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When working with Apache::Registry it is very easy to create accidental closures.
This is due to the way Apache::Registry makes a fake package for your script, as I'll demonstrate in this tutorial.

The only indication that something is amiss (other than the unpredictable behaviour) will be the following line in your error log: Variable "$foo" will not stay shared at ...

The following code demonstrates the problem with accidental closures when using Apache::Registry.

use strict; use warnings; my $foo = 5; print "Content-type: text/plain\n"; print "Content-disposition: inline; filename=foo.txt\n\n"; printf "Package: %s\n", __PACKAGE__; printf "[%s] Before: %s\n", $$, $foo; badness(5); printf "[%s] After: %s\n", $$, $foo; sub badness { my $val = shift; printf "[%s] badness: %s\n", $$, $foo; $foo += $val; }

Apache::Registry will take the above code and create a new package for it based on the ServerName and the name of the script, and then wrap the code in a sub handler {} block.

If your script is running on "foo.com" and is named "test.pl", then this is what the above code will look like after Apache::Registry is done:

package Apache::ROOTfoo_2ecom::test_2epl; use Apache qw(exit); sub handler { #line 1 /www/foo.com/test.pl use strict; use warnings; my $foo = 5; print "Content-type: text/plain\n"; print "Content-disposition: inline; filename=foo.txt\n\n"; printf "Package: %s\n", __PACKAGE__; printf "[%s] Before: %s\n", $$, $foo; badness(5); printf "[%s] After: %s\n", $$, $foo; sub badness { my $val = shift; printf "[%s] badness: %s\n", $$, $foo; $foo += $val; } }
First run:
Package: Apache::ROOTfoo_2ecom::test_2epl [13520] Before: 5 [13520] badness: 5 [13520] After: 10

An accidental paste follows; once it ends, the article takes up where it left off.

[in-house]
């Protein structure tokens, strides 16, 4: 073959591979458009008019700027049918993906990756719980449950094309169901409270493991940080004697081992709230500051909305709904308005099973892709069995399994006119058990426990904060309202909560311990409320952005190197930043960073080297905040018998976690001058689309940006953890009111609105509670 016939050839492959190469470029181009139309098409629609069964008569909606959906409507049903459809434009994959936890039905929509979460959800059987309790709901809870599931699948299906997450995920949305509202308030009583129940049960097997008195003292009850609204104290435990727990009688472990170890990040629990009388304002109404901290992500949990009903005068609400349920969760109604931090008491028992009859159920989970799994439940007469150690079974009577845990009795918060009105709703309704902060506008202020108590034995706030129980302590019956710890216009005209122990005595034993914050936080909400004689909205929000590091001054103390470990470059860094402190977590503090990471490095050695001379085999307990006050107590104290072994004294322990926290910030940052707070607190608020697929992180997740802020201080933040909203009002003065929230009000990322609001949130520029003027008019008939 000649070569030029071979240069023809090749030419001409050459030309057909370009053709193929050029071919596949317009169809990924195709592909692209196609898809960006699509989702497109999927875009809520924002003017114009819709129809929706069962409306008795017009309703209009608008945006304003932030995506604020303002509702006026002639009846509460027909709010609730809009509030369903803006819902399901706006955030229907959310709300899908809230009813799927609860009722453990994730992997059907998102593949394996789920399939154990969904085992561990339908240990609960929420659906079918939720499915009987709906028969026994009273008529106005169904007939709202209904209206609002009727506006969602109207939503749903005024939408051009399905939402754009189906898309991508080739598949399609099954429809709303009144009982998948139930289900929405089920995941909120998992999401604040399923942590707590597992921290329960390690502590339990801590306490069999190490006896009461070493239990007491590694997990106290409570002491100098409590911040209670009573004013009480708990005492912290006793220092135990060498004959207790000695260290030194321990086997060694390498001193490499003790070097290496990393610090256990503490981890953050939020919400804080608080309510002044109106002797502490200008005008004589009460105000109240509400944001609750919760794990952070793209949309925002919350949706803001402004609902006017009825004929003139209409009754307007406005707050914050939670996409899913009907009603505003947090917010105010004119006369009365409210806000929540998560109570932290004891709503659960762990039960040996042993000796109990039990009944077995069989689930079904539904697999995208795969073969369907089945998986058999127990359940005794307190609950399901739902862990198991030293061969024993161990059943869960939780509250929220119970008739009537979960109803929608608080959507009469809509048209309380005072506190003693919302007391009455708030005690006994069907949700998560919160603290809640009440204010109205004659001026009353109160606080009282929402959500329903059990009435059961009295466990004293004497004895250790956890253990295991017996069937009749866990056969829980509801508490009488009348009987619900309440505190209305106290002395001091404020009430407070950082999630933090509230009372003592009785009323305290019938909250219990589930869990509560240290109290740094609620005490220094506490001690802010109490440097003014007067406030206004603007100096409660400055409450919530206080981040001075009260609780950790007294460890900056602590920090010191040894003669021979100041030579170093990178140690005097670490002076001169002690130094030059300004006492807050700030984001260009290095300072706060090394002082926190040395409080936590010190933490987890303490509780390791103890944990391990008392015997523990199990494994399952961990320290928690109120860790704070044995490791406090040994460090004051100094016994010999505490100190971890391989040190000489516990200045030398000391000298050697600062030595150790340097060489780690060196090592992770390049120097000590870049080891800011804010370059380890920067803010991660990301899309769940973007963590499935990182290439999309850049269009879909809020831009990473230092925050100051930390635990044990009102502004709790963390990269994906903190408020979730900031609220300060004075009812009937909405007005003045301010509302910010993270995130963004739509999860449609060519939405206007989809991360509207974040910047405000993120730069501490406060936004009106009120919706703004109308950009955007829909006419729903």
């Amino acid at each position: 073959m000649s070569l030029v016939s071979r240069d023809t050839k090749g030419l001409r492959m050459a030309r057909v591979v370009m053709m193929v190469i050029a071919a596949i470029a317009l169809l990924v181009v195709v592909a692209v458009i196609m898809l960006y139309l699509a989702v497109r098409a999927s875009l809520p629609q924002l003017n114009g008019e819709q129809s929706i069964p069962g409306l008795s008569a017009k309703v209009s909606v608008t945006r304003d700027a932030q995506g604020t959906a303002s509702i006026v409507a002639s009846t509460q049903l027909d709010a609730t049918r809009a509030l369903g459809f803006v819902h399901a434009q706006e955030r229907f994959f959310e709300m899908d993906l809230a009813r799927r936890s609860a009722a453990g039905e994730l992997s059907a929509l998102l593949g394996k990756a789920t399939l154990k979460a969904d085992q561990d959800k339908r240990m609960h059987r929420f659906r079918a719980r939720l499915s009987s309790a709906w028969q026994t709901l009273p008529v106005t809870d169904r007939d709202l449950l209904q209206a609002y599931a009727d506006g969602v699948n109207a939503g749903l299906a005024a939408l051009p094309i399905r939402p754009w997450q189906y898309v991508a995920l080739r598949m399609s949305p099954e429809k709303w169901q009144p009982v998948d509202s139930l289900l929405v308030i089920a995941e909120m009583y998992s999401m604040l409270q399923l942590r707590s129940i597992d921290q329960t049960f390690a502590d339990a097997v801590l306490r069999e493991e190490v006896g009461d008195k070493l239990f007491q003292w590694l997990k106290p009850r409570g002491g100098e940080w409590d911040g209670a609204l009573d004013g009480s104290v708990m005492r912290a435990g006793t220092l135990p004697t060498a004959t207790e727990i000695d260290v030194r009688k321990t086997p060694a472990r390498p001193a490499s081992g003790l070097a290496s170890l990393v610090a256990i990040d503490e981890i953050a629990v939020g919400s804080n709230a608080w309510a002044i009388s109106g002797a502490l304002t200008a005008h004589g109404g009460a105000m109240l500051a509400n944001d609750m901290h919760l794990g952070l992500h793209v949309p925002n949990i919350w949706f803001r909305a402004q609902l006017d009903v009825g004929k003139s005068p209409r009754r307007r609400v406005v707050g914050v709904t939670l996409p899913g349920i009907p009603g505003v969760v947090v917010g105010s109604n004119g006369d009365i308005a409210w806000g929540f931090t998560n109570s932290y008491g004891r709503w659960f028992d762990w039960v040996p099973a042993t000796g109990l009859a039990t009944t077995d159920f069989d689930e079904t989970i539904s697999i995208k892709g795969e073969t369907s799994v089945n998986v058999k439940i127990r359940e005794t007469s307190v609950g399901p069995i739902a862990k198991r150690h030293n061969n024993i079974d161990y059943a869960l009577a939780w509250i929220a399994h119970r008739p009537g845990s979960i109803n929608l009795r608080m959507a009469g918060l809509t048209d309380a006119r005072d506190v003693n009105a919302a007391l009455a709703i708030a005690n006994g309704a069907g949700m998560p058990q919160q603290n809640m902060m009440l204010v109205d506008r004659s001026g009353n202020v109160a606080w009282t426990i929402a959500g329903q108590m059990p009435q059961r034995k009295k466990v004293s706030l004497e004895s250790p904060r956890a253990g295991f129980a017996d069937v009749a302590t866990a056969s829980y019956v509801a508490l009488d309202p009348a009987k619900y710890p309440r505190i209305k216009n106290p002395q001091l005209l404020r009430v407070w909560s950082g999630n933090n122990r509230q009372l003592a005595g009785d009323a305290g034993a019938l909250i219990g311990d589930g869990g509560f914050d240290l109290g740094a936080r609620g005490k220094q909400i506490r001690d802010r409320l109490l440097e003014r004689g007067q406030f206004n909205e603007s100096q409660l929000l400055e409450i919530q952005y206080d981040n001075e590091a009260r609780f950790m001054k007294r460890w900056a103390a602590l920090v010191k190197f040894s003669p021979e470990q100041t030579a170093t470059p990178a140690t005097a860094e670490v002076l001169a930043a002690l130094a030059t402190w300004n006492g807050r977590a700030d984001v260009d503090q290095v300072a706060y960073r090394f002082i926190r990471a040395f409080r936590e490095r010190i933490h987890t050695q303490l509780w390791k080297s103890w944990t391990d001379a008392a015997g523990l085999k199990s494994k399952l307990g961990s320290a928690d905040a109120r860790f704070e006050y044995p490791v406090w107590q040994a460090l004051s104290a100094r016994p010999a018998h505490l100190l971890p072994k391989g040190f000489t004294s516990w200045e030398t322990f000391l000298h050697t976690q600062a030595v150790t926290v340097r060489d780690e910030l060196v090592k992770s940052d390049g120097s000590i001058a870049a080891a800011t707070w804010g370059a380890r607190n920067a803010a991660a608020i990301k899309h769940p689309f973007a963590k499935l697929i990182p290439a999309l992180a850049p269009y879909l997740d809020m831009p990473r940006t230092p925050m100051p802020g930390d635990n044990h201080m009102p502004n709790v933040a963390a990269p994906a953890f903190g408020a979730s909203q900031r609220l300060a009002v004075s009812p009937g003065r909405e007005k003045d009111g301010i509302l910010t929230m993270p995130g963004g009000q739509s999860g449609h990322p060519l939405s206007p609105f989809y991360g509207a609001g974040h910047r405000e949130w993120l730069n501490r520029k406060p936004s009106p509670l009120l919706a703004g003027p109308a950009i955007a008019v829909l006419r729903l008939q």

Second:
Package: Apache::ROOTfoo_2ecom::test_2epl [19331] Before: 5 [19331] badness: 5 [19331] After: 10
Third:
Package: Apache::ROOTfoo_2ecom::test_2epl [19331] Before: 5 [19331] badness: 10 [19331] After: 5
Fourth:
Package: Apache::ROOTfoo_2ecom::test_2epl [19331] Before: 5 [19331] badness: 15 [19331] After: 5
Notice how the number within the badness sub is increasing for each process, but the $foo that is seen by the instance script is never modified after 'badness' after the first execution for that process.

This is because the badness function is actually an inner function now, and it keeps a reference to the instance of $foo that was created for the first run.

Edit - example of how to avoid this issue added, per rhesa's suggestion

Thankfully it is easy to avoid these problems once you know why they occur.
Tips:

  • Keep your toplevel script minimal
  • Subroutines should only use the variables that were passed
  • Encapsulate behaviour in supporting objects
Example of a working alternative:
use strict; use warnings; my $foo = 5; print "Content-type: text/plain\n"; print "Content-disposition: inline; filename=foo.txt\n\n"; printf "Package: %s\n", __PACKAGE__; printf "[%s] Before: %s\n", $$, $foo; badness(\$foo, 5); badness(\$foo, 5); printf "[%s] After: %s\n", $$, $foo; sub badness { my ($foo,$val) = @_; printf "[%s] badness: %s\n", $$, $$foo; $$foo += $val; }

In reply to mod_perl / Apache::Registry accidental closures by imp

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